Bane was also convicted of domestic assault on his ex-wife Corie Stevenson in 2011 after police found her with a chipped tooth, scratches on her face and neck and other injuries. In several interviews, she claimed he was physically and verbally violent, quick to anger and “he would lie about anything”.

The booking photo of Bane's 2011 domestic violence arrest.
The booking photo of Bane’s 2011 domestic violence arrest.
(Oakland County Sheriff’s Office)

Police and prosecutors in the Virgin Islands did not respond to questions about their possible request for a warrant to search the Siren Song.

But investigators told Fox News last week that they wanted to speak with Bane again in connection with the case.

“As this is an ongoing investigation, the Virgin Islands Police Department maintains that we would like to question Ryan Bane as he was the last person to have been in contact with Ms Heslop,” the spokesperson said on Friday. word of VIPD, Toby Derima, to Fox News.

Bane has also been cited by the Coast Guard for allegedly blocking full access to his ship and other violations as part of a routine search after Heslop’s disappearance.

“Our boarding team were denied full access to perform a full safety check of the vessel by the operator,” said Lt. Cmdr. Jason Neiman, a spokesperson for the Coast Guard, told Fox News last week. “This was an administrative boarding and therefore the penalties, although not yet fully imposed, are not of a criminal nature and are generally aimed at correcting a security gap. “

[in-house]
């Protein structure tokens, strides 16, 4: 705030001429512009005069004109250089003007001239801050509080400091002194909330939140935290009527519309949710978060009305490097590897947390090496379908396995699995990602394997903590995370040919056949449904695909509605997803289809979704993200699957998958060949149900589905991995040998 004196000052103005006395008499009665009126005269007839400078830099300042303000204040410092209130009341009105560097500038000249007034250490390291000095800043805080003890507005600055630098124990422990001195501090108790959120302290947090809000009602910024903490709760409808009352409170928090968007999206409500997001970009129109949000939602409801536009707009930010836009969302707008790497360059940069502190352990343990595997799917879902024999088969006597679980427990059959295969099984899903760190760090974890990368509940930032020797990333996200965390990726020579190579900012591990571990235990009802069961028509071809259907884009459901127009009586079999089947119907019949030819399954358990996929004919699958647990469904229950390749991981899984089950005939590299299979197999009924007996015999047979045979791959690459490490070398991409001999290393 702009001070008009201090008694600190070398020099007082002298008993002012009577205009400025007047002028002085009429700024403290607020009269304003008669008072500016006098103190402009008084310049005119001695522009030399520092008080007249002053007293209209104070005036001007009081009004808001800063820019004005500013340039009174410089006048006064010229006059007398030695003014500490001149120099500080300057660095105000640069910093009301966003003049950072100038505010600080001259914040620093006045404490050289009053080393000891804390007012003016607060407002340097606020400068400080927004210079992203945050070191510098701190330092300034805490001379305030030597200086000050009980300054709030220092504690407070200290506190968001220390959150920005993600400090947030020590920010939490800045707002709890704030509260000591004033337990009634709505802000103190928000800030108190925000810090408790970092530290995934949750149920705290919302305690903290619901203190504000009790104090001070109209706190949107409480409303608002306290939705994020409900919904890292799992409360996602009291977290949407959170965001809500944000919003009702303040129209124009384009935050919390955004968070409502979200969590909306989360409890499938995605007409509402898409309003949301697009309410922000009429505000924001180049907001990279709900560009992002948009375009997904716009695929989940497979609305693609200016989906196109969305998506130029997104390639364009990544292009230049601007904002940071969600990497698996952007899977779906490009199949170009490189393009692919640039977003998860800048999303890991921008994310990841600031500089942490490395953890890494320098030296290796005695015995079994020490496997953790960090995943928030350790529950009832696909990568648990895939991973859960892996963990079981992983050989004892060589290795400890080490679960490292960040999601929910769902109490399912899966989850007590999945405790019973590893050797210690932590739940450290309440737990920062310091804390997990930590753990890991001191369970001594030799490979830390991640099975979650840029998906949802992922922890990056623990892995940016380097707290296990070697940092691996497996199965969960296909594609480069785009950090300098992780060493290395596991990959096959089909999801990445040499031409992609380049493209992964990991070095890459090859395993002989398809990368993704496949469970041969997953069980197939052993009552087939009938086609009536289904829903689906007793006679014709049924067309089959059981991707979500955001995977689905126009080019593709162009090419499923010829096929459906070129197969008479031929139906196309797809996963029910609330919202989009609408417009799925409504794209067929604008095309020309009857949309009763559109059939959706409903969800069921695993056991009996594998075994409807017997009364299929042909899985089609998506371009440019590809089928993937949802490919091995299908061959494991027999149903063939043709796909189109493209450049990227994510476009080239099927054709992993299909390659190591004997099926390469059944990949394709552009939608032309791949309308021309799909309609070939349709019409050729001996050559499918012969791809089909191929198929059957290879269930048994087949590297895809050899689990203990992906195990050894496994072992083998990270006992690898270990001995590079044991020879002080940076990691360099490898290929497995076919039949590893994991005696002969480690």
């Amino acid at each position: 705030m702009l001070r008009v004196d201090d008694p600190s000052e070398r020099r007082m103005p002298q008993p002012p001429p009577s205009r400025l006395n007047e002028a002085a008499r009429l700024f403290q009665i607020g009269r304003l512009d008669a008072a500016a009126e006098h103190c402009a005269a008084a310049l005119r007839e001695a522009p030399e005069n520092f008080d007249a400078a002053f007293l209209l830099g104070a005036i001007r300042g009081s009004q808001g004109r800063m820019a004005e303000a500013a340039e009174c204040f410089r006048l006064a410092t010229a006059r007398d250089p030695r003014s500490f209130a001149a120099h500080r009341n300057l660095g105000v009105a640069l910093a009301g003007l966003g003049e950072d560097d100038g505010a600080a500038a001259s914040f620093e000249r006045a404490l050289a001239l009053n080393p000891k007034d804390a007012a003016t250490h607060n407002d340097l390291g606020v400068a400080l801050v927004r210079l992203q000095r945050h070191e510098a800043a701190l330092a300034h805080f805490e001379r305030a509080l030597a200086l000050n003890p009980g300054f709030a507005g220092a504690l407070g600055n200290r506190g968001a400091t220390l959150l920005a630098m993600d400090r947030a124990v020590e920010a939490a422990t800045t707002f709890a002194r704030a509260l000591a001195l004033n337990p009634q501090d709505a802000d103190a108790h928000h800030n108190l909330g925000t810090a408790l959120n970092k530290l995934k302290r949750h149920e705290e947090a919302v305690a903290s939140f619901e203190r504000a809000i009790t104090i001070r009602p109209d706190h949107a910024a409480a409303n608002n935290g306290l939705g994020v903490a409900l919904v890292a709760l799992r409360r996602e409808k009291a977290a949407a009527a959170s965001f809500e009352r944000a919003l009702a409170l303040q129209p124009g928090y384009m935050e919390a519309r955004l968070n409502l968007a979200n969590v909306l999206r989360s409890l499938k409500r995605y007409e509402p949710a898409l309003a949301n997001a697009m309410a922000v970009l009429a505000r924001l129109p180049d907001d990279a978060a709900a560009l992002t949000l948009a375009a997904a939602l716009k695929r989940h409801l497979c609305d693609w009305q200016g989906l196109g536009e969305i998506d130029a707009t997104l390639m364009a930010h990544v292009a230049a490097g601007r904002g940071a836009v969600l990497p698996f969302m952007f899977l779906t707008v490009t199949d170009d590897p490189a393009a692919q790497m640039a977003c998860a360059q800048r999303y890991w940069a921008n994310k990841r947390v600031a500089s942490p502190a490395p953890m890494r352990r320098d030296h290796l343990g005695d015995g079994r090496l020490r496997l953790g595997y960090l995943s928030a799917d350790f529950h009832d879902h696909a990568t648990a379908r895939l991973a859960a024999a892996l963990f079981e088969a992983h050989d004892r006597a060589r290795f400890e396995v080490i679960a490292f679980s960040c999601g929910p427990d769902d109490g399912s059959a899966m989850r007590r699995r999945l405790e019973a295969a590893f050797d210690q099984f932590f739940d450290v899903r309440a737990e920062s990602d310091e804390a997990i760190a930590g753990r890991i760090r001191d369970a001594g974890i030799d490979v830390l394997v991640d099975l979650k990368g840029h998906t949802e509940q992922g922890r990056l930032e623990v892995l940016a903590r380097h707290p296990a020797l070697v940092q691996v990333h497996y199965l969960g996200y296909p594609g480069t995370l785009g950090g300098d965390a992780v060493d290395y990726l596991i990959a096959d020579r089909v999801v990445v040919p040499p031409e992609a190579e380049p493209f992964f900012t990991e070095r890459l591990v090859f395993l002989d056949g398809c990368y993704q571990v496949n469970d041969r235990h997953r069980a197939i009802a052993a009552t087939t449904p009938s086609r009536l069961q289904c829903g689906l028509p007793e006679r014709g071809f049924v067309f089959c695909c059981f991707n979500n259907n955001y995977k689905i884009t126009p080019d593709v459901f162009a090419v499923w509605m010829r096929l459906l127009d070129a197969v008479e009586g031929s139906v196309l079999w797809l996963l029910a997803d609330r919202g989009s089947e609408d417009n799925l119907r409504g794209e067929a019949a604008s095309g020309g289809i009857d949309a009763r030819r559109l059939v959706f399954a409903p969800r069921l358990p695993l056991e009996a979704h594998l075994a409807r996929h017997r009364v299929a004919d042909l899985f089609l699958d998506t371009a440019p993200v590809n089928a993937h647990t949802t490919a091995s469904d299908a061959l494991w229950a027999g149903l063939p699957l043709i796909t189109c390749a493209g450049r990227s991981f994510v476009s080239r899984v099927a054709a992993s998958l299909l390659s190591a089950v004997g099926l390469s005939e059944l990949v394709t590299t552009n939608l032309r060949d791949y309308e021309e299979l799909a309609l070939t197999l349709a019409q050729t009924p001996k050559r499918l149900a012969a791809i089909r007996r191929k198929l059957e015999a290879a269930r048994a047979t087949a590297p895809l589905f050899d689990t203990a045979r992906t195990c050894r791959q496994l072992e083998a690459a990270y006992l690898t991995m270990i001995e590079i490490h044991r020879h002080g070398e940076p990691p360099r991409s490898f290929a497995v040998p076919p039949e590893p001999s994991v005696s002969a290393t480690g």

Bane’s attorney, David Cattie, countered that it was his client who called the Coast Guard on the catamaran to start.

“Several officers boarded the ship and they performed an on-site inspection of the ship and full sighted maintenance,” he said last Friday. “We have not received any preliminary assessment or fines for the alleged violations. If and when we receive one, we will respond accordingly. “

Cattie did not immediately respond to a request for comment on the new statement from Heslop’s parents.

At the end of their statement, Heslop’s parents thanked the Coast Guard, Virgin Island Police and the local community for their assistance so far in the search for Sarm.


Anyone with information on his whereabouts is urged to contact the US Virgin Islands Police Department or Crime Stoppers USVI at (800) 222-TIPS.

Heslop is 5 feet 8 inches tall with a slim figure, brown hair, and a brightly colored tattoo on his left shoulder that features a seahorse, butterfly, bird, and rose flower.

Friends have set up a GoFundMe campaign to collect rewards for information that solves the case.